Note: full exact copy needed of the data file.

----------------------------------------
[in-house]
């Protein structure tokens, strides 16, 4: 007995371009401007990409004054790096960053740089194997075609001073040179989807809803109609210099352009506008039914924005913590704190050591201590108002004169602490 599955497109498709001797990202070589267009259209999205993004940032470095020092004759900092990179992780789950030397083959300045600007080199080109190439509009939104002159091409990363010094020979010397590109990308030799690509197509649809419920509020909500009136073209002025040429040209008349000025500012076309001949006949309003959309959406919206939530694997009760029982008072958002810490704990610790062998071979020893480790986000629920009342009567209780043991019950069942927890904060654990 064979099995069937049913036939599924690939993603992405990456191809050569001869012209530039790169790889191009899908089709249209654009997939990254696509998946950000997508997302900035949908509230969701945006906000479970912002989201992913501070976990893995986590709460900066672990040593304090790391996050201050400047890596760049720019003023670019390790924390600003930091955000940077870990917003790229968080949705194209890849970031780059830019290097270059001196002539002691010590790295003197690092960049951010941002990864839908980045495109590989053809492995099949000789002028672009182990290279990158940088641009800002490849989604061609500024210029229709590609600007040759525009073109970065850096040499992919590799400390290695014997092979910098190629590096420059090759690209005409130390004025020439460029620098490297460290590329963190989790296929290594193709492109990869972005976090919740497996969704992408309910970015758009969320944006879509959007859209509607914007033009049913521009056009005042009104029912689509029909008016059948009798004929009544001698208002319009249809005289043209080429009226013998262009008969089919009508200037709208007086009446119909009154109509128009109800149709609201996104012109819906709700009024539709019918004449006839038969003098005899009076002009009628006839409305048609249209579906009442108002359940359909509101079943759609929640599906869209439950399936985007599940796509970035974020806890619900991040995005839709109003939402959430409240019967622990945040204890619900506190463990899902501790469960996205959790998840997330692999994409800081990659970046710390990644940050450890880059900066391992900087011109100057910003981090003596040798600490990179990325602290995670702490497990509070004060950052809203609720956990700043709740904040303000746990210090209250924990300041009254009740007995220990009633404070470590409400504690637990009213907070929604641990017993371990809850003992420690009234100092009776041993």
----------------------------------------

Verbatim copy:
[in-house]
């Protein structure tokens, strides 16, 4: 007995371009401007990409004054790096960053740089194997075609001073040179989807809803109609210099352009506008039914924005913590704190050591201590108002004169602490 599955497109498709001797990202070589267009259209999205993004940032470095020092004759900092990179992780789950030397083959300045600007080199080109190439509009939104002159091409990363010094020979010397590109990308030799690509197509649809419920509020909500009136073209002025040429040209008349000025500012076309001949006949309003959309959406919206939530694997009760029982008072958002810490704990610790062998071979020893480790986000629920009342009567209780043991019950069942927890904060654990 064979099995069937049913036939599924690939993603992405990456191809050569001869012209530039790169790889191009899908089709249209654009997939990254696509998946950000997508997302900035949908509230969701945006906000479970912002989201992913501070976990893995986590709460900066672990040593304090790391996050201050400047890596760049720019003023670019390790924390600003930091955000940077870990917003790229968080949705194209890849970031780059830019290097270059001196002539002691010590790295003197690092960049951010941002990864839908980045495109590989053809492995099949000789002028672009182990290279990158940088641009800002490849989604061609500024210029229709590609600007040759525009073109970065850096040499992919590799400390290695014997092979910098190629590096420059090759690209005409130390004025020439460029620098490297460290590329963190989790296929290594193709492109990869972005976090919740497996969704992408309910970015758009969320944006879509959007859209509607914007033009049913521009056009005042009104029912689509029909008016059948009798004929009544001698208002319009249809005289043209080429009226013998262009008969089919009508200037709208007086009446119909009154109509128009109800149709609201996104012109819906709700009024539709019918004449006839038969003098005899009076002009009628006839409305048609249209579906009442108002359940359909509101079943759609929640599906869209439950399936985007599940796509970035974020806890619900991040995005839709109003939402959430409240019967622990945040204890619900506190463990899902501790469960996205959790998840997330692999994409800081990659970046710390990644940050450890880059900066391992900087011109100057910003981090003596040798600490990179990325602290995670702490497990509070004060950052809203609720956990700043709740904040303000746990210090209250924990300041009254009740007995220990009633404070470590409400504690637990009213907070929604641990017993371990809850003992420690009234100092009776041993």